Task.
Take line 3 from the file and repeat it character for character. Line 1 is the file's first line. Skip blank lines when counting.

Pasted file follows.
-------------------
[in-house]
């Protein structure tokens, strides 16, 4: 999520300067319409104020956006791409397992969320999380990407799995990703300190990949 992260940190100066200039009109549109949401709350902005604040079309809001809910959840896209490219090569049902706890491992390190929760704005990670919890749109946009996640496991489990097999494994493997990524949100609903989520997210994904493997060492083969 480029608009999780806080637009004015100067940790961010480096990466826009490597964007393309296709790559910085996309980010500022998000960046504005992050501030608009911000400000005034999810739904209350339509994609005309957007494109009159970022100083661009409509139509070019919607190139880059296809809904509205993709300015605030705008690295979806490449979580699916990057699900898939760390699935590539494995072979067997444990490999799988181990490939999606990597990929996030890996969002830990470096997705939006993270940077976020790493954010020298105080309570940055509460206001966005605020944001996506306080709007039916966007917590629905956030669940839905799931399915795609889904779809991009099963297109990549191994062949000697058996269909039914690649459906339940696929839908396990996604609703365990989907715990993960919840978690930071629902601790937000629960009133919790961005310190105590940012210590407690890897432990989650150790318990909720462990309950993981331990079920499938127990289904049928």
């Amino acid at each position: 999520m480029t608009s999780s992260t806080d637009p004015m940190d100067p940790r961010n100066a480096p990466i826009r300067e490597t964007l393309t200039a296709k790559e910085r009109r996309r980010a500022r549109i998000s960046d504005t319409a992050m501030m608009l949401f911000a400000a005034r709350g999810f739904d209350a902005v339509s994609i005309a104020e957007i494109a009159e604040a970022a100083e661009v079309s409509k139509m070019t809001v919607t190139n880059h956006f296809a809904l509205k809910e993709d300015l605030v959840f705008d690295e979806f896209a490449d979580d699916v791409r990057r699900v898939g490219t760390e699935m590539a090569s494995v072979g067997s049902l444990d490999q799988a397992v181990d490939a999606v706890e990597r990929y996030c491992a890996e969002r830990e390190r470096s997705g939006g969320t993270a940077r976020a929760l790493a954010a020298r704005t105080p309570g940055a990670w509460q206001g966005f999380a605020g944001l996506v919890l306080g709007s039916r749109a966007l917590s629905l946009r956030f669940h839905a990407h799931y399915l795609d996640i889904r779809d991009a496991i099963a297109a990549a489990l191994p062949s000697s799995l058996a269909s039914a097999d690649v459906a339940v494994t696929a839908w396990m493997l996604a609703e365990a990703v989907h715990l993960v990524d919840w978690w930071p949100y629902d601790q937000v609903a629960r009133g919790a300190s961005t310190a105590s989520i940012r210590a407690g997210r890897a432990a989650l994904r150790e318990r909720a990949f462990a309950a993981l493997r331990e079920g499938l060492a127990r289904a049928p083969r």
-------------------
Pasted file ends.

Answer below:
């Amino acid at each position: 999520m480029t608009s999780s992260t806080d637009p004015m940190d100067p940790r961010n100066a480096p990466i826009r300067e490597t964007l393309t200039a296709k790559e910085r009109r996309r980010a500022r549109i998000s960046d504005t319409a992050m501030m608009l949401f911000a400000a005034r709350g999810f739904d209350a902005v339509s994609i005309a104020e957007i494109a009159e604040a970022a100083e661009v079309s409509k139509m070019t809001v919607t190139n880059h956006f296809a809904l509205k809910e993709d300015l605030v959840f705008d690295e979806f896209a490449d979580d699916v791409r990057r699900v898939g490219t760390e699935m590539a090569s494995v072979g067997s049902l444990d490999q799988a397992v181990d490939a999606v706890e990597r990929y996030c491992a890996e969002r830990e390190r470096s997705g939006g969320t993270a940077r976020a929760l790493a954010a020298r704005t105080p309570g940055a990670w509460q206001g966005f999380a605020g944001l996506v919890l306080g709007s039916r749109a966007l917590s629905l946009r956030f669940h839905a990407h799931y399915l795609d996640i889904r779809d991009a496991i099963a297109a990549a489990l191994p062949s000697s799995l058996a269909s039914a097999d690649v459906a339940v494994t696929a839908w396990m493997l996604a609703e365990a990703v989907h715990l993960v990524d919840w978690w930071p949100y629902d601790q937000v609903a629960r009133g919790a300190s961005t310190a105590s989520i940012r210590a407690g997210r890897a432990a989650l994904r150790e318990r909720a990949f462990a309950a993981l493997r331990e079920g499938l060492a127990r289904a049928p083969r």